Op-Ed: On Authenticity

Marcus Michelen (BSE ‘14)

When I saw the subject line “Important Update on Student Representative to the Board of Trustees,” I knew exactly what would be contained in that email. A quick scan was more than sufficient, as we’re used to the language at this point: one paragraph starts with “Unfortunately,” another with “It has now come to the Board’s attention.” In sum, “[T]he Board will not consider a candidate.”

It didn’t have to be this way. The position in question – a student on the Board of Trustees with no voting rights – is a very high priority for much of the student body. The Board is presumably aware of how widely disliked they are amongst the student body, and this position would have begun to build up a stronger, more trusting relationship between the students and the Board. From a purely political perspective, this would have been a great way for the Board to throw us a bone.

While the ethics of the dilemma have been frequently discussed over the past week, one question persists: if the Board of trustees pride Cooper on its student body, why don’t they trust their students? If we are, as we are frequently told, the best, brightest, hardest working and most creative students in America, why is the Board so hesitant to get us involved?

This isn’t exclusively a Board of trustee issue. On October 14th, Dean Dahlberg gave a presentation to the Engineering School about her vision for the school followed by a brief Q&A session. After a student (full disclosure: it was me) mentioned “The Way Forward,” she brushed it off, immediately dismissing the work of many hard-working, well-informed and good-intentioned members of the Cooper Community. When questions about tuition persisted from students, Dean Dahlberg told us, with a wagging finger, that she would not answer any more questions since she “didn’t come here to talk about [tuition.]”

In one fell swoop, the new Dean treated the engineering student body less like the brilliant students she told us we are, and more like a group of unruly children. After a self-assured and knowledgeable presentation, this condescending gesture was surprising but certainly not shocking.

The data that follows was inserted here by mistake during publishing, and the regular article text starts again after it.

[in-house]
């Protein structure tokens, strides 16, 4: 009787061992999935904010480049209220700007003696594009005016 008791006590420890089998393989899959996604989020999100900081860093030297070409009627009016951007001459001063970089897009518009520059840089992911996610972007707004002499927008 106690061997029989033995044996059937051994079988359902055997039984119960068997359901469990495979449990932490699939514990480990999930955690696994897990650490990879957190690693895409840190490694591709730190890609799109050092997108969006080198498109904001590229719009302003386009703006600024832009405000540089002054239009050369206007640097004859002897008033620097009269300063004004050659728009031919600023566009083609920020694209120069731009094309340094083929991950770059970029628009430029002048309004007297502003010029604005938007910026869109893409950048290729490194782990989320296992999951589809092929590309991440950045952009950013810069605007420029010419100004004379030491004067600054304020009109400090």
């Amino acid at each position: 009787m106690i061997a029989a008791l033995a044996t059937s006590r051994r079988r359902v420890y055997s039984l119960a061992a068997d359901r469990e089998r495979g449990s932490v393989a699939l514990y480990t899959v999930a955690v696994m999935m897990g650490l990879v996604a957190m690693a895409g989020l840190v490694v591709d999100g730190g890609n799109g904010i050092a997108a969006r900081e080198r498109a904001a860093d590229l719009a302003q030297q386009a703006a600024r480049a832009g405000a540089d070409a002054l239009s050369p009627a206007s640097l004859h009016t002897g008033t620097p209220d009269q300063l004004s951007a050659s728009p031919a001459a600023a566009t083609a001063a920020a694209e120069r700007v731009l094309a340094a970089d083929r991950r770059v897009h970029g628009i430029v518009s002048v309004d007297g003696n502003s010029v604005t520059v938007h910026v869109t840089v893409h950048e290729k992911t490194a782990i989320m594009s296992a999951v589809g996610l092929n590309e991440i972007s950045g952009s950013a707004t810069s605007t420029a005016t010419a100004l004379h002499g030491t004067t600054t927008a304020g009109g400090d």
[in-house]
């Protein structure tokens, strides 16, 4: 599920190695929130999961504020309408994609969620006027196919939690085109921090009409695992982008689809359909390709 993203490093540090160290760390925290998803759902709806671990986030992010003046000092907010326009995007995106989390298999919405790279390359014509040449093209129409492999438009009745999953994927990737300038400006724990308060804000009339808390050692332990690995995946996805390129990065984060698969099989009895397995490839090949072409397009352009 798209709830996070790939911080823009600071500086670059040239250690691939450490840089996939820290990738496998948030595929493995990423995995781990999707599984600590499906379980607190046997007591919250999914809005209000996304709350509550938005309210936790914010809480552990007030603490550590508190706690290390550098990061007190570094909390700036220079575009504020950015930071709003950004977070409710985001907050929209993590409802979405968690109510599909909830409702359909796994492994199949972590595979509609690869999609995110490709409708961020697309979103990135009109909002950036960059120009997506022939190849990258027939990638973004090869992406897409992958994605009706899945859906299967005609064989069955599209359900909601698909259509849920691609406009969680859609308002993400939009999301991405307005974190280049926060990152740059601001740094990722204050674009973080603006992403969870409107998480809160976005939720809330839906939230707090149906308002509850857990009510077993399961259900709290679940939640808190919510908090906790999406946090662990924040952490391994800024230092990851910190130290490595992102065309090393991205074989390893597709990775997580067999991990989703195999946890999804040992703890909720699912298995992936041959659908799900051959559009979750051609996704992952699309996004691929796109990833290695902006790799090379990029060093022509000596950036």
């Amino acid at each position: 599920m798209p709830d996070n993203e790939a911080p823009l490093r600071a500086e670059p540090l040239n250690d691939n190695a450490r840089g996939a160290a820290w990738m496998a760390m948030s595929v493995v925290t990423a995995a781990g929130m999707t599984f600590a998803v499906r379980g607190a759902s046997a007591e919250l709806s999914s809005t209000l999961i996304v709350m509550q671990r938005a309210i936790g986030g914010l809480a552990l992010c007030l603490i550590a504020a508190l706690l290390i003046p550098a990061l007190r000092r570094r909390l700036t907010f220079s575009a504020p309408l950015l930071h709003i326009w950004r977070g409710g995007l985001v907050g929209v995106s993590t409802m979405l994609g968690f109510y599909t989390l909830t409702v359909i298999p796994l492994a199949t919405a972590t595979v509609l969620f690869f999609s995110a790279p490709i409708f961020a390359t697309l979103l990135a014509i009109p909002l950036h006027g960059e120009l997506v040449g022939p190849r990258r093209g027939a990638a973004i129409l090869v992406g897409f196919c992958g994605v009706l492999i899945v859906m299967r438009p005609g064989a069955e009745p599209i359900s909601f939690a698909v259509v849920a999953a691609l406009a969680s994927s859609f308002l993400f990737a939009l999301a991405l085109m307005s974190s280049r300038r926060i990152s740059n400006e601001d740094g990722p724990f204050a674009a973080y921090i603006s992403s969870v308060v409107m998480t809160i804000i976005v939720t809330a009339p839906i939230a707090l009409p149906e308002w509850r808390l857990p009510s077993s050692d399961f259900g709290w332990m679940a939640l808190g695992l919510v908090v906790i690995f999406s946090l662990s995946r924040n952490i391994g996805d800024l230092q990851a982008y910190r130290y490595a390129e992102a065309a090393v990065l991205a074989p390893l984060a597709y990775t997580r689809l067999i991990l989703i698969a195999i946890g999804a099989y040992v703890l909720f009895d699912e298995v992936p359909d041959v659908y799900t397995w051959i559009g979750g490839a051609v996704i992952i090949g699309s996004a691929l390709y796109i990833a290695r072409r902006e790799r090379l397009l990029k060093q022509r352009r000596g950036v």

I am reminded of the shenanigans that occurred in the Great Hall on April 23rd. Mark Epstein announced that tuition was going to be charged to new students in Fall of 2014. This was followed by a Q&A session, but instead of allowing audience members to ask questions by raising their hands or passing a microphone around, audience members had to write their questions down on index cards. Epstein then sifted through the cards, only answering those that he did not deem insulting. An audience member shouted “this method of asking questions is insulting,” which was followed by a round of applause. I can’t remember Epstein’s response; the content of his answer is nearly irrelevant. But I remember that diminutive tone that we’ve grown so accustomed to.

The list goes on. I’m sure we can all remember a time when a member of the administration spoke down to us. They broke agreements in order to keep us from helping them, they boarded windows and bathroom doors to specifically avoiding confront us, and they treated us like children every chance they got. If the student body isn’t what they love about Cooper, what is it about Cooper that they love?

Maybe they love our faculty whom they underpay and whose union they are constantly battling with. Maybe they love our wonderful facilities including our brand new multi-hundred-million dollar building that has eleven classrooms in as many floors. Maybe they love Peter Cooper’s legacy, which they are so eager to redefine. Maybe they love our centurial-precedent of providing full-tuition scholarships to all students.

My purpose is not to question the motives of the administration; it is to ask them to be consistent. The administration cannot have it both ways. When we’re being referred to abstractly as The Cooper Union Student Body, we are referred to as hard working and authentic students. When we have actual interactions with the administration, we’re treated like second-class members of the Cooper Community. It’s hard enough to be a student at Cooper Union and it’s only made more difficult by the financial crisis. The least we can ask is for the administration to stop bullshitting us. ◊

If you’d like to further discuss this op-ed, feel free to email michel@cooper.edu.

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